Back in April, I covered evidence from the Diamond Princess Cruise Ship suggesting that COVID-19 has very little if any transmission in the open air. Despite open balconies with free flowing air during the quarantine period of the outbreak, and despite central air conditioning that derived 30% of its air from the outdoors, transmissions only occurred among individuals in the same stateroom.
Since then, two other reports have suggested that the outdoor environments are, while not 100% risk-free, exceedingly safer than indoor environments.
Indoor Transmission Is 19 Times Riskier Than Outdoor Transmission
A preprint* released on April 16, which received considerable media attention, compared indoor and outdoor transmission in Tokyo and six other prefectures of Japan.
It used “contract tracing data” to determine whether the transmissions occurred inside or outside, but did not provide any details on how the data was obtained (presumably these data will be added by the time it is peer-reviewed, if it winds up peer-reviewed). The indoor environments included “fitness gyms, a restaurant boat on a river, hospitals, and a snow festival where there were eating spaces in tents with minimal ventilation rate.”
They examined 110 cases, 27 of which were primary cases that led to the transmission of the remaining cases. The odds of transmission indoors were 18.7 times greater than the odds of transmission outdoors. In other words, indoor transmission was 19 times riskier than outdoor transmission.
While the sample size is small, the results were statistically significant, meaning the chances of observing an effect this size or greater were there no true difference would be less than 5%. The 95% confidence interval was 6.0-57.9. This means that we can be 95% confident that indoor transmission is anywhere from 6 times riskier to 60 times riskier than outdoor transmission.
The researchers also looked at “superspreader” events, which they defined as one case spreading to three or more people, and which only accounted for just over 6% of the cases. The odds of superpreading events was 32.6 times greater indoors and the 95% confidence interval was 3.7-289.5, meaning we can be 95% confident that superspreader events are somewhere between 4 and 290 times as likely to occur indoors.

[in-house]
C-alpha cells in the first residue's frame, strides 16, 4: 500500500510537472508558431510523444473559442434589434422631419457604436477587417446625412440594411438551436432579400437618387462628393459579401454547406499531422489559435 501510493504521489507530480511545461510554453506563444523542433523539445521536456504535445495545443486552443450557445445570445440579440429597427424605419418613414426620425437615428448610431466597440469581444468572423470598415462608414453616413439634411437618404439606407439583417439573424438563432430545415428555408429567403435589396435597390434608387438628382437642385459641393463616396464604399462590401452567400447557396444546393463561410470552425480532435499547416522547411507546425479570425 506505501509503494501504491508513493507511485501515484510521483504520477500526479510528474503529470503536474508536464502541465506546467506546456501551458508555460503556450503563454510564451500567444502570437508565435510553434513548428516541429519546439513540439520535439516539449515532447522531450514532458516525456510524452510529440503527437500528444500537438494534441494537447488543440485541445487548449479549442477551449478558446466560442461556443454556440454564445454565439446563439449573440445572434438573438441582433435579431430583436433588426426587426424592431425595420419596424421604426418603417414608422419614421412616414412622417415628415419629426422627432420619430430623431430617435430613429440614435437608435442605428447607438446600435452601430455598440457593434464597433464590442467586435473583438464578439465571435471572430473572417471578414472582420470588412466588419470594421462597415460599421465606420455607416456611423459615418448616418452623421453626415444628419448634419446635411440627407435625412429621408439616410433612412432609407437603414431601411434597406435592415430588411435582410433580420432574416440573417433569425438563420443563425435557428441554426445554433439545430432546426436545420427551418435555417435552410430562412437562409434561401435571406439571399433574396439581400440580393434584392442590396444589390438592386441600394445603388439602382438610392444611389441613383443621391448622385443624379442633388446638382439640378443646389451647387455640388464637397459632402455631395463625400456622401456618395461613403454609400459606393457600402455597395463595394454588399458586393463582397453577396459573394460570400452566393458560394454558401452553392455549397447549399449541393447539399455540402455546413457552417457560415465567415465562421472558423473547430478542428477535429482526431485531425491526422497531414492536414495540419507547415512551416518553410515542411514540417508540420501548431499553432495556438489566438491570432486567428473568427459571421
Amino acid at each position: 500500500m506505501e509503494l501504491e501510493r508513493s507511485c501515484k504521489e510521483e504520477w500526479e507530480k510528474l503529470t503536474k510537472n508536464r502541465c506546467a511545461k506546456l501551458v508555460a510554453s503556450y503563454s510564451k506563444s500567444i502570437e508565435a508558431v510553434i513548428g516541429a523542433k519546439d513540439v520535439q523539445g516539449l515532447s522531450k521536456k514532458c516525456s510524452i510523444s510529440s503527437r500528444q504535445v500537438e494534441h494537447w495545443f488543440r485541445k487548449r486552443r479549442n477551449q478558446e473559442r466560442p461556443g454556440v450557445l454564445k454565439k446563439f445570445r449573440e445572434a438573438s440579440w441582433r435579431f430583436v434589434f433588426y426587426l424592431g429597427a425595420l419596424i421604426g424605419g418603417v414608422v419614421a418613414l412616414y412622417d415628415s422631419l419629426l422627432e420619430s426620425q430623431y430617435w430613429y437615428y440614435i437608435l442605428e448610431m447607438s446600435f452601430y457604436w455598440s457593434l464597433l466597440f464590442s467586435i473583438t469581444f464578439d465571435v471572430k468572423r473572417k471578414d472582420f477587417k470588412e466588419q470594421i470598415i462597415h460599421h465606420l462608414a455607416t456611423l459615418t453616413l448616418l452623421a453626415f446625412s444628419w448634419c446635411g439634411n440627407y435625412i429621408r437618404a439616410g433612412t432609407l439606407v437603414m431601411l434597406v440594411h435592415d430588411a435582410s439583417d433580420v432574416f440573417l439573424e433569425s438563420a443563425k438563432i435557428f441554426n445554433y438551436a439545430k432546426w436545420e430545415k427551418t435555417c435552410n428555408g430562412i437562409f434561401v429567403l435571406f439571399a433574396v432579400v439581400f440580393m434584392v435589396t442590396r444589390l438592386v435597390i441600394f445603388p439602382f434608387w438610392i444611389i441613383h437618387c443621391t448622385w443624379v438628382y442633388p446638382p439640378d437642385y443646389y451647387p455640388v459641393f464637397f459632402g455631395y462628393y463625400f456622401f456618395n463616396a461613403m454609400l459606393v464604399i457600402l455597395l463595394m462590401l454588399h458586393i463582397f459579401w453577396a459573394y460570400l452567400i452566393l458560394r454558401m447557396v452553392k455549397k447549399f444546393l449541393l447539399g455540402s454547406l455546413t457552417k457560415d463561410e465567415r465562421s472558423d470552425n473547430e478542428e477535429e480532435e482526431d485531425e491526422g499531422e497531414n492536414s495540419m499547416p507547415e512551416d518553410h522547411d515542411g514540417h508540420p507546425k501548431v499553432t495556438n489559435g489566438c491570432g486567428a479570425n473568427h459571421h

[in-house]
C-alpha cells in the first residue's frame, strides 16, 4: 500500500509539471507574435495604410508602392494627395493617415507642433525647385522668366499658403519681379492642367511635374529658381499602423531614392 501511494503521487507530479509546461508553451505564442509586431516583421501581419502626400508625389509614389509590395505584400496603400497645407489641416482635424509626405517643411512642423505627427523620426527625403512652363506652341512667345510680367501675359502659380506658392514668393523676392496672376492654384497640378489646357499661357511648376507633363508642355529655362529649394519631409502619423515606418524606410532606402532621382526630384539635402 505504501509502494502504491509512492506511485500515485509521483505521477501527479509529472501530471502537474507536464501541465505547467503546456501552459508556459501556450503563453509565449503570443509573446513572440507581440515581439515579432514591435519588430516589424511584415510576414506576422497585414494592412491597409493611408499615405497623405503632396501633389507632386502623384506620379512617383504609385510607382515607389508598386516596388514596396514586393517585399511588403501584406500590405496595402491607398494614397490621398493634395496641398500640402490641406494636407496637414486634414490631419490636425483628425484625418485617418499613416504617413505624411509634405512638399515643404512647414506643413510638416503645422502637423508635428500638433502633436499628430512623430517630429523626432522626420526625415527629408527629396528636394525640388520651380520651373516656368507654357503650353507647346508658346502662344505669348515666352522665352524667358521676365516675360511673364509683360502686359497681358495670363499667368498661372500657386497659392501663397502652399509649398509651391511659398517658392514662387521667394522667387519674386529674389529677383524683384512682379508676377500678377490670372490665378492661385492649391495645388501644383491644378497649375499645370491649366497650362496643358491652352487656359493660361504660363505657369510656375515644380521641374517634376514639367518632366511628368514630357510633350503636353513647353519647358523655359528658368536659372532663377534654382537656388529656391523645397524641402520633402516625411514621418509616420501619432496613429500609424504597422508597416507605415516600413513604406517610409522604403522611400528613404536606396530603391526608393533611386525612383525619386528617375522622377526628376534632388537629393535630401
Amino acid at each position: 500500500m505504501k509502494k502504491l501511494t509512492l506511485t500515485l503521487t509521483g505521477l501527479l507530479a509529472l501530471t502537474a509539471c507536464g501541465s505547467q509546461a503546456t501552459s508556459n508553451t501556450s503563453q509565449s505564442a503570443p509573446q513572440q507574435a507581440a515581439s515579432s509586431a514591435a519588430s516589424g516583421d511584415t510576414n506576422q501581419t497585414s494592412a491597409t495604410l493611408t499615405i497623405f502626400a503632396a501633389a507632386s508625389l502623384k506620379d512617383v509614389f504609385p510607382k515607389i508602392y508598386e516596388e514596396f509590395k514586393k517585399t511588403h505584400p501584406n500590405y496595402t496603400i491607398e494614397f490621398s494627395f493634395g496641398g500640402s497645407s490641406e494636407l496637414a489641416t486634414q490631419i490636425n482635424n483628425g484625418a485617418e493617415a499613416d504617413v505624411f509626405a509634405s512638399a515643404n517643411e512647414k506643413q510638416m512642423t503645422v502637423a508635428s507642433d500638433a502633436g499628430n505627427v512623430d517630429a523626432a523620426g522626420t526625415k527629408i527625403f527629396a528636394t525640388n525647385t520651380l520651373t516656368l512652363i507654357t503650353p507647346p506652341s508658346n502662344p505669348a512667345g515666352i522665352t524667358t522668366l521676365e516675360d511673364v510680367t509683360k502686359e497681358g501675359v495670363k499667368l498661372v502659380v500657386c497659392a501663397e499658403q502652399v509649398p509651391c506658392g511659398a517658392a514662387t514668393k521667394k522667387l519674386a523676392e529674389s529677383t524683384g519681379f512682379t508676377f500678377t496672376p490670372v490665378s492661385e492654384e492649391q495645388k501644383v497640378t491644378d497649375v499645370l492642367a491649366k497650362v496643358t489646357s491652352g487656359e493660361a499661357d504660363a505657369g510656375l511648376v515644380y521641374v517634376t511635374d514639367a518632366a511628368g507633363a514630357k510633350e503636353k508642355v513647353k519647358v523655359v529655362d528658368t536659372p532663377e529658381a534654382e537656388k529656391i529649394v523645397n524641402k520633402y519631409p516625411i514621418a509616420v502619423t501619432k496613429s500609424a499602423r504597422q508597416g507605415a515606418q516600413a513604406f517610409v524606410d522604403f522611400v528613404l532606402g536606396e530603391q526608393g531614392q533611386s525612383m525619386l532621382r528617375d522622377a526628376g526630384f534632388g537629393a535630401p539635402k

Given the small percentage of superspreading events, the best interpretation of this study is simply that indoor environments are 19 times as dangerous as outdoor environments for spreading COVID-19.
However, the fact that the authors provide no details about how the contract tracing data was obtained and provide very few details about the spreading events suggests we should be cautious about forming conclusions from this study until the manuscript is in its final form and has been peer-reviewed.
Almost All Transmissions in China Occurred Indoors
A preprint released on April 7 used more comprehensive data from China.
Beginning on January 20, 2020, municipalities within China outside of Hubei province published written reports of most identified cases online. The capital of Hubei is Wuhan, and the largest number of cases occurred within Hubei. This dataset includes most cases that occurred outside Hubei.
The authors collected all the case reports from outside Hubei that included sufficient information about demographics, history of exposure, and course of infection, which totaled 7,324 cases. These represented two-thirds of the 10,980 total known cases that occurred outside of Hubei up to February 11. They defined a cluster as an event where three or more infections were traced to the same infection venue within a close period of time. They defined an outbreak as a cluster where a single person appeared to cause the initial spreading. To reduce their workload and eliminate spouse-to-spouse transmissions, they limited their further analysis to clusters, which excludes transmission events involving only two people.
Within the “clusters” there were 318 outbreaks involving 1,245 people in 120 cities. A little over half of the outbreaks involved three cases; a little over a quarter involved four cases; only five outbreaks (1.6% of the total) involved ten or more cases. The largest outbreak was in a shopping mall, where 21 people were infected.
Only 27 (8.5%) of the outbreaks involved individuals who were neither family nor otherwise socially connected.
In 26% of the outbreaks, there were multiple venues suspected to be responsible for the transmission. As a result, there were 416 venues that were suspected or confirmed to be responsible for transmission. 61% of these venues were homes (one in a villa, the others in apartments), 26% were forms of transportation, 3.4% were shopping venues, and 6.3% were other venues, such as hospitals, hotels, community events, and a thermal power plant.
Although the majority of outbreaks occurred at home or during transportation, the food and shopping outbreaks were larger. The average number of cases was 3.7 for home outbreaks, and it was similar for transportation (3.8) and entertainment (3.6), but it was a little higher for miscellaneous venues (4.4), even higher for food (4.9), and highest for shopping (8.7). No doubt, the shopping venue average was dragged upward by the 21-person outbreak at a shopping mall.